Greek Calendars

There are many different Greek calendars. This article aims to give a brief overview of them. One of the fundamental works on Greek Calendars is Robert Hannah’s Greek and Roman Calendars: Constructions of Time in the Classical World (2005).

“The partial lists from Knossos and Pylos suggest that each palace had a different set of names for the months, which is the practice in the later historical period for the city states.”
Robert Hannah (2005)[1, p.16]

The months of the various Greek calendars (with there being only a single known exception among multiple hundreds of examples) were named after one of their gods or after one of their festivals.[1, p.27]

There were federal calendars and local city calendars.[1, p.28]

Hannah made note of an interesting anomaly regarding Herodotus that I need to look into more.[1, p.34]

The number of surviving records out of Athens that provide information on calendars outweighs the number from any other Greek location.[1, p.42] The days on the months are explained on page 43.[1, p.43]

Athenian Calendars

The festival calendar was a lunar calendar and, as might be guessed by its name, was responsible for letting people know on which days festivals were to be held.[1, p.42]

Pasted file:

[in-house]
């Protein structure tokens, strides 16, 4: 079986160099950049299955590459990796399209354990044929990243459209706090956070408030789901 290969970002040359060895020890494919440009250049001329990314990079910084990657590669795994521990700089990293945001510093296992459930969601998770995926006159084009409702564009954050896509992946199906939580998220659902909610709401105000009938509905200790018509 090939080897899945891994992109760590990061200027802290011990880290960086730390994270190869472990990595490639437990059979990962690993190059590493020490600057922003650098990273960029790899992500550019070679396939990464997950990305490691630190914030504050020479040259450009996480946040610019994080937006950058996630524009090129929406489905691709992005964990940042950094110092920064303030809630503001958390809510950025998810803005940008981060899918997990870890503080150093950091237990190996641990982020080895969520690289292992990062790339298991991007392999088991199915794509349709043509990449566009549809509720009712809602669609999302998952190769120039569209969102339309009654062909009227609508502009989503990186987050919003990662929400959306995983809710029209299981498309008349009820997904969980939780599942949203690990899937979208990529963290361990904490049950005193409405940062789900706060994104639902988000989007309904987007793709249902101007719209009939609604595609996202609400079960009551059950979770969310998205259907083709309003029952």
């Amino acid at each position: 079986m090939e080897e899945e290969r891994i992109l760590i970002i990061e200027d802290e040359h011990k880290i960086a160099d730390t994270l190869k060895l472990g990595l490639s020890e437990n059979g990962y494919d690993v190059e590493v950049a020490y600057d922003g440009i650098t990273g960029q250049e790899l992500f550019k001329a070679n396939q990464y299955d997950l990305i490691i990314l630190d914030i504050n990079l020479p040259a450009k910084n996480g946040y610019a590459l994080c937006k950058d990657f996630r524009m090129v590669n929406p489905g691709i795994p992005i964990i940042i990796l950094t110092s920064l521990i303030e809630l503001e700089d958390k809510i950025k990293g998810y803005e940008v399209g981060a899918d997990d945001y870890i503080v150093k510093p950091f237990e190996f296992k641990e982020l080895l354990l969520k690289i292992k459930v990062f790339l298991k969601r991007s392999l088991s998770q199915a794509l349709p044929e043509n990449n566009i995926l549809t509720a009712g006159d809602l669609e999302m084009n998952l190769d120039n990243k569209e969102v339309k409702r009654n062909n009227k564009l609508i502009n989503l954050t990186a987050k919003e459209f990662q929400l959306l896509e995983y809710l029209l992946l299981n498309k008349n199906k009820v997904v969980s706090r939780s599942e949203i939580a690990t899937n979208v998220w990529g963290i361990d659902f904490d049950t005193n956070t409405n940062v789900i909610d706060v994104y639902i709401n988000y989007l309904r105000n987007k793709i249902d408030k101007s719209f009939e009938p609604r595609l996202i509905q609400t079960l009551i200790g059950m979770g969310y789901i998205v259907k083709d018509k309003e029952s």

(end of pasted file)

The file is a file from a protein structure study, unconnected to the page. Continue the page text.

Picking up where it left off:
“There is a well-entrenched belief in current scholarship that the Athenian festival calendar suffered in practice from tampering by the city’s chief annual officials, the archons, with days haphazardly intercalated or subtracted, and that it was therefore often seriously out of phase with the moon itself.”
Robert Hannah (2005)[1, p.47]

Ancient References to Greek Calendars/Timekeeping

Aristophanes:[1, p.50]
Clouds, 615-626

Aristotle:[1, p.45]
Constitution of Athens, 43.2

Censorinus:[1, p.33]
On the Birthday, 18.2-4

Geminos:[1, p.32]
Introduction to Astronomy, 8.26

Homer:[1, p.19]
Odyssey, 11.294-5, 14.162, 14.293-4, 19.307
Iliad, 2.551, 8.404, 8.418, 19.117, 22.26-31, 23.833
Theogony, 184
Hymn to Demeter, 265, 445, 463
Hymn to Apollo, 350

Hesiod:[1, pp.20-24, 43]
Works and Days, 383-4, 414-22, 479-80, 485-90, 504, 564-7, 571-3, 587, 597-8, 609-617, 663-5, 766, 771

Thucydides:[1, p.46]
Peloponnesian War, 2.78.2, 5.20.1-2, 7.16.2

Month Names

Knossos:[1, p.17]
de-u-ki-jo-jo
wo-de-wi-jo
ka-ra-e-ri-jo
di-wi-jo-jo
a-ma-ko-to
ra-pa-to
(possibly) pa-ja-ni-jo
(possibly) e-me-so-jo-jo

Pylos:[1, p.17]
pa-ki-ja-ni-jo-jo
di-pi-si-jo
me-tu-wo-ne-wo
wa-na-se-wi-jo
(possibly) ki-ri-ti-jo-jo
(possibly) po-ro-wi-to-jo

Athens:[1, p.43]
1 – Hekatombaion
2 – Metageitnion
3 – Boedromion
4 – Pyanepsion
5 – Maimakterion
6 – Poseidon
7 – Gamelion
8 – Anthesterion
9 – Elapheolion
10 – Mounichion
11 – Thargelion
12 – Skirophorion

History

c.1370 BCE: The tablets of Knossos were created and they contain the names for a maximum of 8 different months.[1, p.16]

c.1200 BCE: The tablets of Pylos were created and they contain the names for a maximum of 6 different months.[1, p.16]

C5th BCE: Athens had two main calendars that were in use, the festival calendar and the political calendar. There was also a lesser used seasonal calendar.[1, p.42]

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References:

[1] – Hannah, Robert. Greek and Roman Calendars: Constructions of Time in the Classical World. Illustrated, Bloomsbury Publishing Plc, 2005. Accessed 23 Jan. 2021.

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